Tom Almeroth-Williams from the University of Cambridge has launched last week his new work: “Building a flood resilient future”. This new book shows how we can adapt the built and natural environment to be more flood resilient in the face of climate change.
Genetics and biomedicine
The Edinburgh University has released a new study which announces that genetic test could aid quest to reveal causes of rare diseases. Researchers from the University of Edinburgh designed a new multi-stage sequencing approach to discover other genetic mutations that might lead to Emery-Dreifuss muscular dystrophy, or EDMD.
Nature Ecology & Evolution
The Spanish researcher Guillermo Navalon at the Oxford University divulges his study of Darwin’s finches and honeycreepers. Darwin’s finches are among the most celebrated examples of adaptive radiation in the evolution of modern vertebrates. Despite many years of study which have led to a detailed understanding of the biology of these perching birds, there are still unanswered questions. Specifically, the factors explaining why this particular group of birds evolved to be much more diverse in species and shapes than other birds evolving alongside them in Galapagos and Cocos Islands have remained largely unknown.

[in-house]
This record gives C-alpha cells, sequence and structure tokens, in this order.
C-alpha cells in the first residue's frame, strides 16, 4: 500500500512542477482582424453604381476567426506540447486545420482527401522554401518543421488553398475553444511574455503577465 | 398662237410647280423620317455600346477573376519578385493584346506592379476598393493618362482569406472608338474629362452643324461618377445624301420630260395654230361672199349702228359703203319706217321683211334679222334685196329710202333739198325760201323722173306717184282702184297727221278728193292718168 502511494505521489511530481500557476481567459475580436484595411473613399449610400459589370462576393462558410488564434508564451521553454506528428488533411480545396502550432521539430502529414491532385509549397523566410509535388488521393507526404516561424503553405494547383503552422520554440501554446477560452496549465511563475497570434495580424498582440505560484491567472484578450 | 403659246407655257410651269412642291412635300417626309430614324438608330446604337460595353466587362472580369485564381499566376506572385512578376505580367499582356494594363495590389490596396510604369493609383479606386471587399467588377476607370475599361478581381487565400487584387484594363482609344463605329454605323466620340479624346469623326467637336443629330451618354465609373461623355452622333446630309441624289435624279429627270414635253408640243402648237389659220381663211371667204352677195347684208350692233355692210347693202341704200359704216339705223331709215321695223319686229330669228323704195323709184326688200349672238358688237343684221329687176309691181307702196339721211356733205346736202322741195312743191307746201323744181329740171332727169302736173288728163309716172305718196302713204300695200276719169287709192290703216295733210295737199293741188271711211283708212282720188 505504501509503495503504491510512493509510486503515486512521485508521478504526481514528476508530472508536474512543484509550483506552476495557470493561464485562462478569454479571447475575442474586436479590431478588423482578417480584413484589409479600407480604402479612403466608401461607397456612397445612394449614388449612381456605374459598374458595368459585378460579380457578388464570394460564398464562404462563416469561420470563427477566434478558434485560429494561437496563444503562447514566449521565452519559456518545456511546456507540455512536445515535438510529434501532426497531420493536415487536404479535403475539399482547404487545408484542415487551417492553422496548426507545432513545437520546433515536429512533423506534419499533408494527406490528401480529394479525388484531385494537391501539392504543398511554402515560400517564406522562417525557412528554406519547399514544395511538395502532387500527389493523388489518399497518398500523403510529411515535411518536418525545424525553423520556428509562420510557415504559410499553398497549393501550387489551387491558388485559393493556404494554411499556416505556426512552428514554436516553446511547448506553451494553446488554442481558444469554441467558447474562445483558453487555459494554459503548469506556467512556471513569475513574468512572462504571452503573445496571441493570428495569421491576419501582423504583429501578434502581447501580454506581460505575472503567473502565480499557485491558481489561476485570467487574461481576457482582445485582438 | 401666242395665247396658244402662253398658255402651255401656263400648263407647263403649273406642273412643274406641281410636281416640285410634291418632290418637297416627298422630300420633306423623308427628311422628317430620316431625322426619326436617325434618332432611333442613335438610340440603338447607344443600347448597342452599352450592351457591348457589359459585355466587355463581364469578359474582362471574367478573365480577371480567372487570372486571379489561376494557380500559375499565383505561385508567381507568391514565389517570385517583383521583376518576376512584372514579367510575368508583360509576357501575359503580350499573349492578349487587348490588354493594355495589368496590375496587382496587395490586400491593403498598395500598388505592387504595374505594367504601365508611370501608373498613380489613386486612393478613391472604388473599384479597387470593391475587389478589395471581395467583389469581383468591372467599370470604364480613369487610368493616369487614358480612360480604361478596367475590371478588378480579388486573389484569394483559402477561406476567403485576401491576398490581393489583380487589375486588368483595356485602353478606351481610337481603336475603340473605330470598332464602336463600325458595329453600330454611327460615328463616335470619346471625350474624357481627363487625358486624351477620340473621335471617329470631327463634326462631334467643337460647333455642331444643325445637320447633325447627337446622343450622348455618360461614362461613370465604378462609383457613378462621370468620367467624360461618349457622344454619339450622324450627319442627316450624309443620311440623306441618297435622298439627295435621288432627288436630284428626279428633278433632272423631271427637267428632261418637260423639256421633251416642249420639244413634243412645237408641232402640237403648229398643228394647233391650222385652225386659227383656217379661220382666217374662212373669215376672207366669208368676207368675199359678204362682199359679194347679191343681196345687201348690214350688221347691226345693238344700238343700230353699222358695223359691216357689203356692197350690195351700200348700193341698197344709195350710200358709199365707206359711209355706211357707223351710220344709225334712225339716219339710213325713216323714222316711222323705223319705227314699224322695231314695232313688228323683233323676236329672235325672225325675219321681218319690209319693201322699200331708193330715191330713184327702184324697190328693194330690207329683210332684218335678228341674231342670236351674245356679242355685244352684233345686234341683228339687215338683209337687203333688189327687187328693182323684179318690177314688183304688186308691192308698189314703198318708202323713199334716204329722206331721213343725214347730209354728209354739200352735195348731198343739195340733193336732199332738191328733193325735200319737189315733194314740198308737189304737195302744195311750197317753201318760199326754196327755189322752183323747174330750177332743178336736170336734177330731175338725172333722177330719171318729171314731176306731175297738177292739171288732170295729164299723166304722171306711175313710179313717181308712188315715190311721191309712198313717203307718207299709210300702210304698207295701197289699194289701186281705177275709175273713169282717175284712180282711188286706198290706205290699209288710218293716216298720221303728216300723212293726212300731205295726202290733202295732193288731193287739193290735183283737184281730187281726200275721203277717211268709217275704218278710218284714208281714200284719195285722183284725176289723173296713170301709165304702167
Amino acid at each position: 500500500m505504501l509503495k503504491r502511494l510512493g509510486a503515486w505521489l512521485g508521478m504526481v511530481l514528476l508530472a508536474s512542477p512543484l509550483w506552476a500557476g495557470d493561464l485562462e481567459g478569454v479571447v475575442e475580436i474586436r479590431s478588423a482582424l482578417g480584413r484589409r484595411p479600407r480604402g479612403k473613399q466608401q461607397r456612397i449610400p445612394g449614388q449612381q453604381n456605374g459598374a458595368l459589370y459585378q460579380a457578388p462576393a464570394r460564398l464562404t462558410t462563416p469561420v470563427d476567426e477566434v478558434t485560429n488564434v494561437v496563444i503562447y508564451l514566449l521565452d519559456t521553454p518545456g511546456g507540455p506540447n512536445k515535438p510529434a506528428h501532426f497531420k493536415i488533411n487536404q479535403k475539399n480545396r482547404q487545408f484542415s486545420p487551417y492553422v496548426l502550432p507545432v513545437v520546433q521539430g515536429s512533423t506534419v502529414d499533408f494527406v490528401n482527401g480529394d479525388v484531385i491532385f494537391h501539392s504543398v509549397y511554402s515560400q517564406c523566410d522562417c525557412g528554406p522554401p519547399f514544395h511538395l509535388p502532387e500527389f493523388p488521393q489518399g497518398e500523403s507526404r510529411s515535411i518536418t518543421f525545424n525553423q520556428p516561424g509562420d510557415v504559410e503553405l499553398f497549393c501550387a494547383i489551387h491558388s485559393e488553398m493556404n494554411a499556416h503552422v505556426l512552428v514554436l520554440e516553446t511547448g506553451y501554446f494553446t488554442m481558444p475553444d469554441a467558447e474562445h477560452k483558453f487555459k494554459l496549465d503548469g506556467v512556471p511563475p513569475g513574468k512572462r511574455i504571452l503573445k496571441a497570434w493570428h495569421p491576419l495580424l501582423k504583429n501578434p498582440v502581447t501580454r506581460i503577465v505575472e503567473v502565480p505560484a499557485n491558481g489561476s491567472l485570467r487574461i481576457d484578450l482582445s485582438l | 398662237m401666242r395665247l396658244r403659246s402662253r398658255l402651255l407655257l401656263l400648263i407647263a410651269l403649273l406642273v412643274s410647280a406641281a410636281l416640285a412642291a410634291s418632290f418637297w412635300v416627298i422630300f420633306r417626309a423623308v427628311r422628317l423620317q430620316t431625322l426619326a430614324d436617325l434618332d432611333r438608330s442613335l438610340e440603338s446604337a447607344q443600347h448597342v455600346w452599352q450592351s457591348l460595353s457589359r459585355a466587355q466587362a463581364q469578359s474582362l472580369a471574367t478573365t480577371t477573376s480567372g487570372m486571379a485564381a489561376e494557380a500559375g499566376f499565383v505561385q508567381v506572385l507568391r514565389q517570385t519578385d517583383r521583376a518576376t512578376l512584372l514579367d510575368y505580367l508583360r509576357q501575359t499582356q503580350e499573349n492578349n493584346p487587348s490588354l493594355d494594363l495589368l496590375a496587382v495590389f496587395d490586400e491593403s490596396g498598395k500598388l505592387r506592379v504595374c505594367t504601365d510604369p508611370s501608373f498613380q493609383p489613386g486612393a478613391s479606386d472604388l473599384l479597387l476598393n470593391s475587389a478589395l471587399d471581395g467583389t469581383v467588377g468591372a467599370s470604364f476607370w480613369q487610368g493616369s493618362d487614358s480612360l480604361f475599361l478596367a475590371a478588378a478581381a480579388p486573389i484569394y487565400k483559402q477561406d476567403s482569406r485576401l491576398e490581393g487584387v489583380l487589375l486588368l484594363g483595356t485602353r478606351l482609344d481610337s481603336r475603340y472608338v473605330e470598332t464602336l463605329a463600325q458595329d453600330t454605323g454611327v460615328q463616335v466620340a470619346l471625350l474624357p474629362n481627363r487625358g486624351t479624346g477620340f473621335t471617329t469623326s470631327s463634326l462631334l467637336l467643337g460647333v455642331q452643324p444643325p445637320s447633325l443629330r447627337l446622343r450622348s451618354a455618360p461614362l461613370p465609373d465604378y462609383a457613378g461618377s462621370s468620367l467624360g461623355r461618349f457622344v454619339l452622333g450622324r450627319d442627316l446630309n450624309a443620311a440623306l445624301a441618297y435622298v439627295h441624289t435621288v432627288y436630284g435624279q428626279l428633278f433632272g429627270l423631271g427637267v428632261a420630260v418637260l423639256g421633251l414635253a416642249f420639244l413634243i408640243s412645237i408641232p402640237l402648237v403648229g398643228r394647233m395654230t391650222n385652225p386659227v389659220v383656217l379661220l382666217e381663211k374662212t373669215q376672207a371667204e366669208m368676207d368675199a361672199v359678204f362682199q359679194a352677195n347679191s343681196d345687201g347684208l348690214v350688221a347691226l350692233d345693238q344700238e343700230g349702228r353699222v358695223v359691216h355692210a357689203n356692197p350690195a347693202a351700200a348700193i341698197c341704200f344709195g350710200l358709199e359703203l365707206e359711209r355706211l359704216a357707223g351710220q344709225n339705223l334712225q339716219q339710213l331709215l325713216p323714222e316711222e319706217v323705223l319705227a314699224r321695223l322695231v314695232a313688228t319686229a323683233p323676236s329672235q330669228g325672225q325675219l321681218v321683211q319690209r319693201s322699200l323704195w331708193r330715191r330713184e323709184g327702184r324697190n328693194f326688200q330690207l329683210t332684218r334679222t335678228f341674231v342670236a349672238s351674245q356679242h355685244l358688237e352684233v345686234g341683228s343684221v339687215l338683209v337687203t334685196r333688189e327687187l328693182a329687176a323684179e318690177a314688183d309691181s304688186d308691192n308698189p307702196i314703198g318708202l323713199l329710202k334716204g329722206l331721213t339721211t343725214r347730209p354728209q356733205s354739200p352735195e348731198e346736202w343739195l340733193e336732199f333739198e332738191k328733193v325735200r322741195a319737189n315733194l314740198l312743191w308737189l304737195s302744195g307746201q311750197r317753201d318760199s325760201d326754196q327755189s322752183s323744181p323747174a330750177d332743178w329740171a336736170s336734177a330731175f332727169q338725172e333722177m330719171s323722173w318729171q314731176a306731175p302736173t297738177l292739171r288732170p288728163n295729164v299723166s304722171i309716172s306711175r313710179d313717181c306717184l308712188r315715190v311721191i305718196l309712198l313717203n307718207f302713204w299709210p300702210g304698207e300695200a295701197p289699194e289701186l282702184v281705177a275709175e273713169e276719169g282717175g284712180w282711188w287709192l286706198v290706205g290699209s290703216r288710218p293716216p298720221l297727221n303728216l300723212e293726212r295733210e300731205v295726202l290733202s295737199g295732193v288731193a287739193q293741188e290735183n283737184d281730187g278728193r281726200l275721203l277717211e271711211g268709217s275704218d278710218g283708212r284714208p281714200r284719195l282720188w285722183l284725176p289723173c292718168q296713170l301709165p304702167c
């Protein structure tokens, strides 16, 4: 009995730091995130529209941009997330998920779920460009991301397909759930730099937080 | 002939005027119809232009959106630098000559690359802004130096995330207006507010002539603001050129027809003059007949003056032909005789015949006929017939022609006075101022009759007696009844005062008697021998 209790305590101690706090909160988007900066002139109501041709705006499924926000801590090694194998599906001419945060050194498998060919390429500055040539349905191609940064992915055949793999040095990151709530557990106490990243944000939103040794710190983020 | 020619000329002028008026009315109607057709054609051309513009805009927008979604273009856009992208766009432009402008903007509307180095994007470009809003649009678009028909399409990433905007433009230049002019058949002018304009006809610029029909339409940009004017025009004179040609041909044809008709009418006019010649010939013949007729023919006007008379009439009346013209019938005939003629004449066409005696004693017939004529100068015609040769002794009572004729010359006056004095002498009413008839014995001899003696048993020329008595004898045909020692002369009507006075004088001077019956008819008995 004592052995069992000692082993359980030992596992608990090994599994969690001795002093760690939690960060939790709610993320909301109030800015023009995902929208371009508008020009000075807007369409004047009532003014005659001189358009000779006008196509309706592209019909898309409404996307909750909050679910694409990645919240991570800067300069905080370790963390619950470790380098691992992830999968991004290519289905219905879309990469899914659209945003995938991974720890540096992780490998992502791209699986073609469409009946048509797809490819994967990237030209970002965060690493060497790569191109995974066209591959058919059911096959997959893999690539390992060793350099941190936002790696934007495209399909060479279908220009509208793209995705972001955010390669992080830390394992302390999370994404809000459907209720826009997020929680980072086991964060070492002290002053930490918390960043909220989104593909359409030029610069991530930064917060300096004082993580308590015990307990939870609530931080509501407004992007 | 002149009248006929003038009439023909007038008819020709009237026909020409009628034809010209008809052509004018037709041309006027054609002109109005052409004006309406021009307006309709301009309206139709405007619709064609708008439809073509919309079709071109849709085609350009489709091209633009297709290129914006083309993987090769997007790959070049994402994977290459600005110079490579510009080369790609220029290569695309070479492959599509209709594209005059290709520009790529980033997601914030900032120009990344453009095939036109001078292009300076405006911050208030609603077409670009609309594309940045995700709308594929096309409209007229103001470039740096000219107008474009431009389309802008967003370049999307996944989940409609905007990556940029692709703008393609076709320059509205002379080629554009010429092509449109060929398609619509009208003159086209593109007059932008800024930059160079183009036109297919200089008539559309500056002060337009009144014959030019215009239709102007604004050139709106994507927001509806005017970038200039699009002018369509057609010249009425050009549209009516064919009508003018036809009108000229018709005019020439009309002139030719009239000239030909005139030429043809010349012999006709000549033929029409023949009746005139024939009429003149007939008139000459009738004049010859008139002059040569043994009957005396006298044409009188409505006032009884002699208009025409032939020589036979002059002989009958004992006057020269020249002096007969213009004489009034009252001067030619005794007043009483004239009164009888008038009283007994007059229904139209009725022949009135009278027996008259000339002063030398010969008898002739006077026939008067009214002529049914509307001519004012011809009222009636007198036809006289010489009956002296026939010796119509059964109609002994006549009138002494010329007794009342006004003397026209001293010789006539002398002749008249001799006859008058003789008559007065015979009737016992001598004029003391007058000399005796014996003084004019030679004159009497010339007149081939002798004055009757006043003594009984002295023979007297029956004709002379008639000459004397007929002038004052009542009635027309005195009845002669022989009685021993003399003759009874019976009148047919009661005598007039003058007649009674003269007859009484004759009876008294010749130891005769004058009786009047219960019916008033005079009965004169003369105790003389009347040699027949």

Promote science in early ages
The University of Cambridge Museums and Botanic Gardens is organizing activities for fewer than 5 years old children, in order to promote science among early ages. The aim of this activity is to discover the animals of Africa with stories and play. Walk like a giraffe, roar like a lion and make an animal puppet to take home with you.